33 JCAD JOURNAL OF CLINICAL AND AESTHETIC DERMATOLOGY February 2018 • Volume 11 • Number 2 R E V I E W controlled trial (RCT) investigating mulberry use in pigmentary disorders. Alvin et al 11 conducted a randomized, single-blind, placebo-controlled trial investigating the safety and efficacy of 75% mulberry extract oil versus placebo in treating melasma. There was significant improvement in the MASI score, average skin colorimeter measurements, and The Melasma Quality of Life Scale (MelasQOL) scores in the treatment group. 10,11 Licorice Extracts. Glabridin, extracted from the root of perennial herb Glycyrrhiza glabra linneva, is the main licorice compound. 12 This ingredient has been shown to scavenge ROS, inhibit UVB-induced pigmentation and tyrosinase without affecting DNA synthesis, and possess anti-inflammatory properties. Glabridin has been shown in vitro to have a skin lightening effect 16 times greater than that of hydroquinone and might reduce UVB pigmentation. 13,14 A single-center, double-blind comparison clinical study with 18 patients compared the efficacy of a hydroquinone- free skin brightener, comprising several ingredients, including glabridin, that target different pathways in melanogenesis, to 4% hydroquinone (HQ) cream in reducing ultraviolet-induced hyperpigmentation. 15 The skin brightener demonstrated significant reductions in pigmentation compared to baseline and produced greater increases in L* brightness compared to HQ. In addition to assessing in-vivo data, this study used an in-vitro model called MelanoDerm™ Skin Model (MatTek Corp., to assess the ability of this product to reduce melanin production and distribution compared to controls. In the MelanoDerm Skin Model in-vitro portion, the test product resulted in greater reduction in melanin as measured by melanin content and histological staining compared to the control. 15 Another single- blinded study compared a cream containing belides, emblica, and licorice applied twice daily to HQ 2% applied nightly in melasma patients of Fitzpatrick Skin Types I to IV after the patients had 60 days of exclusive use of an sun protection factor (SPF) 35 sunscreen. Although depigmentation was noted in both groups, there was no statistical difference between them in the improvement of melasma. 16 Liquiritin, a flavonoid component of licorice, has multiple depigmenting properties, including dispersing melanin, reducing inflammation, and reducing UVB erythema. 10 Amer et al 17 conducted a double-blind, controlled, split-face study of 20 women with epidermal melasma. Subjects applied 20% liquiritin cream on one side of the face and a vehicle cream on the other side twice daily for four weeks. The majority treated with liquiritin showed an "excellent response" compared to the control group, which exhibited no response. In a RCT conducted by Zubair et al 10 in epidermal melasma patients, 4% liquiritin was shown to be significantly more effective than 2% liquiritin and HQ. Lignin peroxidase. The enzyme lignin peroxidase is derived from the tree fungus Phanerochaete chrysosporium and acts by oxidizing and breaking down melanin. In decaying trees, lignin, which is structurally similar to melanin, is broken down by lignin peroxidase, resulting in decolorization. 18 Mauricio et al 18 conducted a randomized, double-blind, controlled, paired, split-face, single-center study of 51 Asian female patients. Lignin peroxidase cream was applied on one side of the face and either 2% HQ or placebo was applied on the other. The primary outcome variable was reduction in the melanin index with a sin colorimeter (Mexameter). Lignin peroxidase cream had a significantly more rapid and observable skin-lightening effect than placebo and 2% HQ. A more recent randomized paired, controlled, split-face study by Draelos et al 19 investigated the pigment lightening efficacy of lignin peroxidase in a cohort of women with mild-to-moderate facial dyspigmentation. In this 12 week study, Cohort 1 applied lignin peroxidase to one side of the face twice daily and nothing to the other side. Cohort 2 applied twice-daily lignin peroxidase to one half of the face and 4% HQ to the other half twice daily. Subjects were assessed at baseline and at Weeks 2, 8, and 12. Subject, investigator, and dermospectrophotometer measurements were obtained. In Cohort 1, lignin peroxidase produced skin lightening superior to the control group. In Cohort 2, lignin peroxidase produced superior results in aesthetics when compared to HQ including skin texture, lack of clarity and radiance, roughness, and overall appearance. However, parity was demonstrated between both agents when evaluating skin lightening efficacy. Lignin peroxidase does show promise as a skin lightener based on the studies available, but more studies are warranted. Kojic Acid. Kojic acid (KA) is a metabolic product of the fungal species Acetobacter, Aspergillus, and Penicillium. It acts as a ROS scavenger, exhibits antioxidant properties, and inhibits tyrosinase. 20 KA is used in several cosmetic skin brighteners and is also used as a food additive to prevent browning. 1,12 Over the years, there have been mixed reports on the efficacy of KA. Based on earlier work, KA as a monotherapy has shown modest effectiveness, but it has been shown to be more beneficial in combination with other ingredients. KA stable derivatives increase skin penetration, which offers better skin lightening. A recent comparative study by Monteiro et al 21 evaluated the efficacy of once-daily application of 4% HQ and 0.75% KA cream, which contained 0.75% KA and 2.5% vitamin C, in the treatment of melasma. Sixty patients were enrolled in this 12-week study. The authors found that at Week 4, patients responded earlier to the HQ than to the KA cream. However, at Week 12, HQ had overall superiority in lightening compared to the KA cream. Draelos et al 63 performed 12- week, paired, double-blind study comparing a preparation containing KA, emblica extract, and glycolic acid to 4% HQ in 80 multiethnic patients with facial dyschromia. Interestingly, the results showed equivalent efficacy in skin lightening capabilities between the two agents. Another 12-week simple, randomized, single-center, single-blinded, parallel-group comparative study comprising 80 subjects with melasma compared the efficacy of KA 1% alone with either 2% HQ or 0.1% betamethasone valerate, and a combination of all these three agents. Patients were assessed using the MASI score. The study found that KA plus HQ was superior in depigmenting when compared with the other three groups. 22 With the conflicting studies and lack of investigation exploring KA's role as monotherapy, more clinical trials are warranted Niacinamide. Niacinamide, an active form of vitamin B3 (niacin) found in yeast and root vegetables, is well known for its role in enzymatic reaction. 12 It combats hyperpigmentation by reversibly inhibiting the transfer of melanosomes to epidermal keratinocytes. A recent eight-week, prospective, randomized, double-blind, vehicle-controlled clinical study evaluated a combination of niacinamide and tranexamic acid (TXA) as a topical moisturizer in the treatment of 42 Korean women with irregular facial hyperpigmentation. This formulation was significantly more effective in reducing the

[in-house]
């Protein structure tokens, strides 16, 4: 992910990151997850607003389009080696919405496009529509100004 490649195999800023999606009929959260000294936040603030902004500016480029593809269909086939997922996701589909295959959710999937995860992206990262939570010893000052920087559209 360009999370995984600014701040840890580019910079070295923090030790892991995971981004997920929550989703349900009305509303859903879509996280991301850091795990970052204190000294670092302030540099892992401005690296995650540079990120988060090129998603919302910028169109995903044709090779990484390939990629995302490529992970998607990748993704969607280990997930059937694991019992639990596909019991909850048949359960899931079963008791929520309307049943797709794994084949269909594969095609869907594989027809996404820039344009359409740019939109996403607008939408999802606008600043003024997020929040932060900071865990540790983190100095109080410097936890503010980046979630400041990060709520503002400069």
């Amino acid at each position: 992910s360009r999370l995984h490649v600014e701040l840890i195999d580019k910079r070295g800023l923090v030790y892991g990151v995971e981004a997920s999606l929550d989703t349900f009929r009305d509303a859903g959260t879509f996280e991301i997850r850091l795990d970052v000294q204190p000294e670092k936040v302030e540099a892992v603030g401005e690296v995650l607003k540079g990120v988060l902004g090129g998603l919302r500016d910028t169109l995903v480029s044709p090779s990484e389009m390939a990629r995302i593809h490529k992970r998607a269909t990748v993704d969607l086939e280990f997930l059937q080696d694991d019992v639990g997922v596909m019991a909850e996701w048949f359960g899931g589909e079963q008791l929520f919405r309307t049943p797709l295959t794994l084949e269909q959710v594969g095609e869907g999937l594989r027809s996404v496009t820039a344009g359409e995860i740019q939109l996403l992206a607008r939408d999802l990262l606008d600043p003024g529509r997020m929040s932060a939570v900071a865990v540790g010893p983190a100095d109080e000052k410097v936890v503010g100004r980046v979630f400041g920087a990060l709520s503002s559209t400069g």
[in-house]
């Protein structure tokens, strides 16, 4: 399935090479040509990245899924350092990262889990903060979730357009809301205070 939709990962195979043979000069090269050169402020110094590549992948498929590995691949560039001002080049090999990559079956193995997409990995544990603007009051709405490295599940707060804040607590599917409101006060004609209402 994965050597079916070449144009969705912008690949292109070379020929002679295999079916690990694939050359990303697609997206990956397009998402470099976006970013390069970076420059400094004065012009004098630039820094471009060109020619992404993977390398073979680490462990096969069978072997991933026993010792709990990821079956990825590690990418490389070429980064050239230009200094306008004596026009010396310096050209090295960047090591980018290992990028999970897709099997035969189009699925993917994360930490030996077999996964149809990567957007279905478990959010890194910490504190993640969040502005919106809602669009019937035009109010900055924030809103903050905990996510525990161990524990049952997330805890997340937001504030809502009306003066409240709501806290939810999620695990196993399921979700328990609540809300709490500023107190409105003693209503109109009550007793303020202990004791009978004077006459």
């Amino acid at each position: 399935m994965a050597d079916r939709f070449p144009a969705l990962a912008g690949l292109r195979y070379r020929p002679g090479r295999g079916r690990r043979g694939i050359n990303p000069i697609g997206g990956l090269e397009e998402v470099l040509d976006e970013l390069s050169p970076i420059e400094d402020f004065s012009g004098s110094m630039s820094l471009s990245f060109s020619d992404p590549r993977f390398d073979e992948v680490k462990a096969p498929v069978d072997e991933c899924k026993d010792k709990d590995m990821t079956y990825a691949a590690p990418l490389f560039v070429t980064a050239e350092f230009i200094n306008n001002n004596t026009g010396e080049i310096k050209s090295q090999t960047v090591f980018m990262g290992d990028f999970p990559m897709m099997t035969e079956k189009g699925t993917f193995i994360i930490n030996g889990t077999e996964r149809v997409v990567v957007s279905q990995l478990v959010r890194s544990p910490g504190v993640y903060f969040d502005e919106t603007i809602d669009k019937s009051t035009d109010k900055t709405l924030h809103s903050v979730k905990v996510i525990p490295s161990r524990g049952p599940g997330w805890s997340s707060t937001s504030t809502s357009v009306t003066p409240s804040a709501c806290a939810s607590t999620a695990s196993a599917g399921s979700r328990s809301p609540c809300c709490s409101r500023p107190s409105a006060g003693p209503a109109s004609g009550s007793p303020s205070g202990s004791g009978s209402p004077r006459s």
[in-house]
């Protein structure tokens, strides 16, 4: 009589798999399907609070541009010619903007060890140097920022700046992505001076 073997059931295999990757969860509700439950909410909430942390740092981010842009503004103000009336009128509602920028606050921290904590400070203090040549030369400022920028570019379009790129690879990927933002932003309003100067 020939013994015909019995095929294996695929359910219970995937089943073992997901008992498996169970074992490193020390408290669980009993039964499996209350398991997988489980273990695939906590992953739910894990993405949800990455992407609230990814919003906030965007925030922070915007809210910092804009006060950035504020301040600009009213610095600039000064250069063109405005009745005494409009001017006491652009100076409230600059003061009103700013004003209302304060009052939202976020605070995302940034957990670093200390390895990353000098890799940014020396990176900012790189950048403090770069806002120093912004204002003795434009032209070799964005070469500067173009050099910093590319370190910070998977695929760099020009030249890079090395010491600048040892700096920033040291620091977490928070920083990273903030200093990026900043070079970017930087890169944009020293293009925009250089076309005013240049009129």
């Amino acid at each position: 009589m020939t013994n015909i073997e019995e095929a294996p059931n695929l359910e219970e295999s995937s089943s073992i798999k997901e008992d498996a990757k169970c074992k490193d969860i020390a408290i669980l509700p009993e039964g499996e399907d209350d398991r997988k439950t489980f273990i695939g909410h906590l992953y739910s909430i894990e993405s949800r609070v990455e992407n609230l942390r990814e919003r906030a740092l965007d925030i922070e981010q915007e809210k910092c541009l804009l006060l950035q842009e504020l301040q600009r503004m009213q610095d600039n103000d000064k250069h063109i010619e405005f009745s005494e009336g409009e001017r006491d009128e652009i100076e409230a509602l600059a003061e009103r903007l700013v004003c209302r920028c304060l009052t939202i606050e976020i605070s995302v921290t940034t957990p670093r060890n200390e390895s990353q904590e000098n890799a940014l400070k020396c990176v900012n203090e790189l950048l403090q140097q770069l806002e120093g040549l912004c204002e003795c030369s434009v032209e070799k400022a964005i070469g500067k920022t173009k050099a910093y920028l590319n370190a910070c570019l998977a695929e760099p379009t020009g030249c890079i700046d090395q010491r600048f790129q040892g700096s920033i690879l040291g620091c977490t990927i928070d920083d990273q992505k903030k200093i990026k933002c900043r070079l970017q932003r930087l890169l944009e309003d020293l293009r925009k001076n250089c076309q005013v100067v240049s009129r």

Articles in this issue

Archives of this issue

view archives of Journal of Clinical and Aesthetic Dermatology - FEB 2018